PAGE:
THE swelling of the British universities was announced in January 1989 by Kenneth Baker, then education secretary, who wished to widen access to an elitist system.
His target was to raise the number of school-leavers in higher education from fewer than 15 per cent to a third by the year 2000.
To encourage that growth, he introduced funding that rewarded universities for the number of students attracted. The results quickly exceeded expectations, with the proportion of 18-year-olds moving on to university almost reaching his target by 1993, seven years ahead of time.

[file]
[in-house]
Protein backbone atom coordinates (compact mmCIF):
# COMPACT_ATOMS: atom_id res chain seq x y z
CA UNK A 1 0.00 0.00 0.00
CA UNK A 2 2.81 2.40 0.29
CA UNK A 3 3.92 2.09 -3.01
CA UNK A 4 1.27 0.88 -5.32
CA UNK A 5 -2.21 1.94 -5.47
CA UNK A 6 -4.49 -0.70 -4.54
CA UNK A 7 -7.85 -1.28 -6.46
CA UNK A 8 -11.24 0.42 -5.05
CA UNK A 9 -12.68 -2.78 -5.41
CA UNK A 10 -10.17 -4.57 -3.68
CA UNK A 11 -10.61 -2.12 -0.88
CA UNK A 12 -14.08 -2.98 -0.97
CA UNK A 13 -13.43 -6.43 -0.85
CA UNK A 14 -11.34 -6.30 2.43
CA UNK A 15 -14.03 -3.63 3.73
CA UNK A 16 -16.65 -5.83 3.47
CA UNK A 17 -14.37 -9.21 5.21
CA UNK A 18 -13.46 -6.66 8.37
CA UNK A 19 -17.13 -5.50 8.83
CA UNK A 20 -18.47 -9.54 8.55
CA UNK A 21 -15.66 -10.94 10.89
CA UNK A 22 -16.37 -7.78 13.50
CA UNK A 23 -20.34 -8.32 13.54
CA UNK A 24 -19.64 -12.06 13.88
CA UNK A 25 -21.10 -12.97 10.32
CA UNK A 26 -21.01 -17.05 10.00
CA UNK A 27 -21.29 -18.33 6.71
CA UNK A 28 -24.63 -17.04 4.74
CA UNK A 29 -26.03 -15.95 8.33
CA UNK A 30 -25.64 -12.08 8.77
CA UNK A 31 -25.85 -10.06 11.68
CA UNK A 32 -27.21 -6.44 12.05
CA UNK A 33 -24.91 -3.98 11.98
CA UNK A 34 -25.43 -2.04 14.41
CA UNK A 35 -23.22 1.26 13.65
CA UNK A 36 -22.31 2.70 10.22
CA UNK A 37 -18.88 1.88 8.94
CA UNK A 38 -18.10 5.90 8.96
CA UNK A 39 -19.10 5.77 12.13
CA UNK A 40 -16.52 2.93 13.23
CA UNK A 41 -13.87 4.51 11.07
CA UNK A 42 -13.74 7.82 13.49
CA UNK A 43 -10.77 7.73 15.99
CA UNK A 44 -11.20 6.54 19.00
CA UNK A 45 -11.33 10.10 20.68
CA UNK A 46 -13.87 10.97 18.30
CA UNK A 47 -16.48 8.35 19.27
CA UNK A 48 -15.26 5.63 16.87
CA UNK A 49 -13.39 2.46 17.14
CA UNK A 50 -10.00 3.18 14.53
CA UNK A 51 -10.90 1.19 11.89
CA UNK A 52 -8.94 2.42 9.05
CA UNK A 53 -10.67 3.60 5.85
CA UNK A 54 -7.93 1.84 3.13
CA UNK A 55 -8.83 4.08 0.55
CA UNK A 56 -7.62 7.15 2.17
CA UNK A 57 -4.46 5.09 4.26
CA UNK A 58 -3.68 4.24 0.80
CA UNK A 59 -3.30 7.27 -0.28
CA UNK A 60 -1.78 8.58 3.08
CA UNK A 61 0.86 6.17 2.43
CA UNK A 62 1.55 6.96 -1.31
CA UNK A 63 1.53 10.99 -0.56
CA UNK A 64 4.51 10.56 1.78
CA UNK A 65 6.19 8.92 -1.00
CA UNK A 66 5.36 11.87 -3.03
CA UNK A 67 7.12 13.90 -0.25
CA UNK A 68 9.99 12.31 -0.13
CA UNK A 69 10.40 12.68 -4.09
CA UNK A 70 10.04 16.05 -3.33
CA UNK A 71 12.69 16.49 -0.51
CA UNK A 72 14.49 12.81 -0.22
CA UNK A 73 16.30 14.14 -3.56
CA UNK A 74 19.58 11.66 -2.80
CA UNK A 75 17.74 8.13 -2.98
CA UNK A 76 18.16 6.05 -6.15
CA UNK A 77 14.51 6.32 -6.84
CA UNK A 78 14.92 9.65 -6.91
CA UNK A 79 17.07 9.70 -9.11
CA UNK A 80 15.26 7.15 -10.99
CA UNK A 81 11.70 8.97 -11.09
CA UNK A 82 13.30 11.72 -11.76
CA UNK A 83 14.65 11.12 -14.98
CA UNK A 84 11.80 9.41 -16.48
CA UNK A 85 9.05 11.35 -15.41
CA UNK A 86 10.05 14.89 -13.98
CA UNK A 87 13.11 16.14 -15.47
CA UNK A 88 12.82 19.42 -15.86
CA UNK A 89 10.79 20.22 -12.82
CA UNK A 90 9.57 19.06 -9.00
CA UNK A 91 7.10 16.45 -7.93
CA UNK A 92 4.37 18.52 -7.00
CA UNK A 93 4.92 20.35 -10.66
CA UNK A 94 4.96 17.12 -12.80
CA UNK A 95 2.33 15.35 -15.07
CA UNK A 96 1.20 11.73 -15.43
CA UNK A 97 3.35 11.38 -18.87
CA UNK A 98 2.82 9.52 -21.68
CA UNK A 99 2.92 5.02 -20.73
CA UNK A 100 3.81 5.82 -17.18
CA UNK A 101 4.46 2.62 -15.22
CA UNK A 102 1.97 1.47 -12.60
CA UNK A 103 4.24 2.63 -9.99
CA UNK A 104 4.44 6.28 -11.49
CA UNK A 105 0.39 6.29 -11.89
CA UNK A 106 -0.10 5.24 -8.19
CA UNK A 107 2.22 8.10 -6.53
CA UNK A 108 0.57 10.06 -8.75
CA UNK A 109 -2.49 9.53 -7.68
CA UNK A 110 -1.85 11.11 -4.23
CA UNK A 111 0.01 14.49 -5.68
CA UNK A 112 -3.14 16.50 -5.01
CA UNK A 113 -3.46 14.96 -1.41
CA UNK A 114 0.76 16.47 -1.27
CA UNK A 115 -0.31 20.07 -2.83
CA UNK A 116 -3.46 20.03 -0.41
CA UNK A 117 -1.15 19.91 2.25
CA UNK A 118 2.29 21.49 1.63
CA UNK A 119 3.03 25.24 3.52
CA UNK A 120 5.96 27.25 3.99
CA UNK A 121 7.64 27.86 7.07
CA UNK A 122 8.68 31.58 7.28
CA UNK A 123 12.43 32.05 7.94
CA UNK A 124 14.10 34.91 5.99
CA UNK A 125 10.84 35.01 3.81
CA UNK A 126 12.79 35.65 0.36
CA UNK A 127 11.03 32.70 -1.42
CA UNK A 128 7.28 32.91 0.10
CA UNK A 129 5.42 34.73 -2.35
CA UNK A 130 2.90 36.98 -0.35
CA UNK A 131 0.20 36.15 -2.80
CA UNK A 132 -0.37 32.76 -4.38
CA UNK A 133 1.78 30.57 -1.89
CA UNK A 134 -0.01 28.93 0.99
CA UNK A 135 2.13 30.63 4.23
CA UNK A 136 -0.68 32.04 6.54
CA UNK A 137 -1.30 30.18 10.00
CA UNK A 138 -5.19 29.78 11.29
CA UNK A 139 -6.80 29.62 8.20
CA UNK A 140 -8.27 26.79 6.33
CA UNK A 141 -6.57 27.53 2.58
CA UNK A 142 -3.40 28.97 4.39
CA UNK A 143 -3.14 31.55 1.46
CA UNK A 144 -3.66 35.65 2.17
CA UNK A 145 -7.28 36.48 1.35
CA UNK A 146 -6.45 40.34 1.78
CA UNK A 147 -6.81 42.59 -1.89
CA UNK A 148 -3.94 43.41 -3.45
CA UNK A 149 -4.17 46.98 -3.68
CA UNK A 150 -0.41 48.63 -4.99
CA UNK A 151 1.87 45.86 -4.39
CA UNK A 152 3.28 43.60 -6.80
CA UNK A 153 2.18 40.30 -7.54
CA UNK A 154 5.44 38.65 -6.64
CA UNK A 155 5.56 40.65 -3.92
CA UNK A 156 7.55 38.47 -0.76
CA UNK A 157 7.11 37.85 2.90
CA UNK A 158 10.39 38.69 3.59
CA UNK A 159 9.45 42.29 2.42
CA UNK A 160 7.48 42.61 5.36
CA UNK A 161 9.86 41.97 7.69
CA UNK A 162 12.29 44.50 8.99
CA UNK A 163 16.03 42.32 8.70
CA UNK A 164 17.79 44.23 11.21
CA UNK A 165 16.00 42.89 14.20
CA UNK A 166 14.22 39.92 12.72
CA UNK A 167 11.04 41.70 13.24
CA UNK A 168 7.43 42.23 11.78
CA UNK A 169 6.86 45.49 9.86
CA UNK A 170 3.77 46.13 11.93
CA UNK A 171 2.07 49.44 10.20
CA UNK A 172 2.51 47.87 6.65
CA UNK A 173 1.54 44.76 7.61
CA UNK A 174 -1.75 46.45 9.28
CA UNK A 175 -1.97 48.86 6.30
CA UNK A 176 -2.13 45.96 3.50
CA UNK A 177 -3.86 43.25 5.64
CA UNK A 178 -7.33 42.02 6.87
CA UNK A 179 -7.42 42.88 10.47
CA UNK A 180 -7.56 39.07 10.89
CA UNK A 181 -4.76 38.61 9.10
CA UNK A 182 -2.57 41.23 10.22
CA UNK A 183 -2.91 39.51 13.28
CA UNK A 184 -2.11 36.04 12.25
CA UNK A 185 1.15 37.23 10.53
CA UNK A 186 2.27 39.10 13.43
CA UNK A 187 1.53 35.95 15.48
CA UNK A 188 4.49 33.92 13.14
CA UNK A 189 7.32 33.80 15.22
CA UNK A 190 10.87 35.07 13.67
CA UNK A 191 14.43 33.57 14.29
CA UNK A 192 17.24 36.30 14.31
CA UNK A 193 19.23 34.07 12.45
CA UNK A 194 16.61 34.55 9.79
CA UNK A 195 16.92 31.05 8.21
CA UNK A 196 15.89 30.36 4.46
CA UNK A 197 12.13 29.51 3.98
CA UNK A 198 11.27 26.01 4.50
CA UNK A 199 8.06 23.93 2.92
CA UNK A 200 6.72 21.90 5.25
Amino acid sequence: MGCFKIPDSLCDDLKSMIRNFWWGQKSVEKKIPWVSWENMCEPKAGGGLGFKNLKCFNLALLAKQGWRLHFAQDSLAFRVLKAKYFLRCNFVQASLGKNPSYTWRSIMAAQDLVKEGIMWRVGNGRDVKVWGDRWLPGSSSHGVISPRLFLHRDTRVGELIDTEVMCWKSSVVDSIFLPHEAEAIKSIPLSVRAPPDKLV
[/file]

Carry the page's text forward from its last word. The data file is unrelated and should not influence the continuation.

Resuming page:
The biggest change was in 1992, when 41 polytechnics and colleges were allowed to re-title themselves universities under legislation to free them from local authority control.
The former polys, eager to compete with the old universities, flooded the market with new courses and tried to woo students who had never thought about higher education.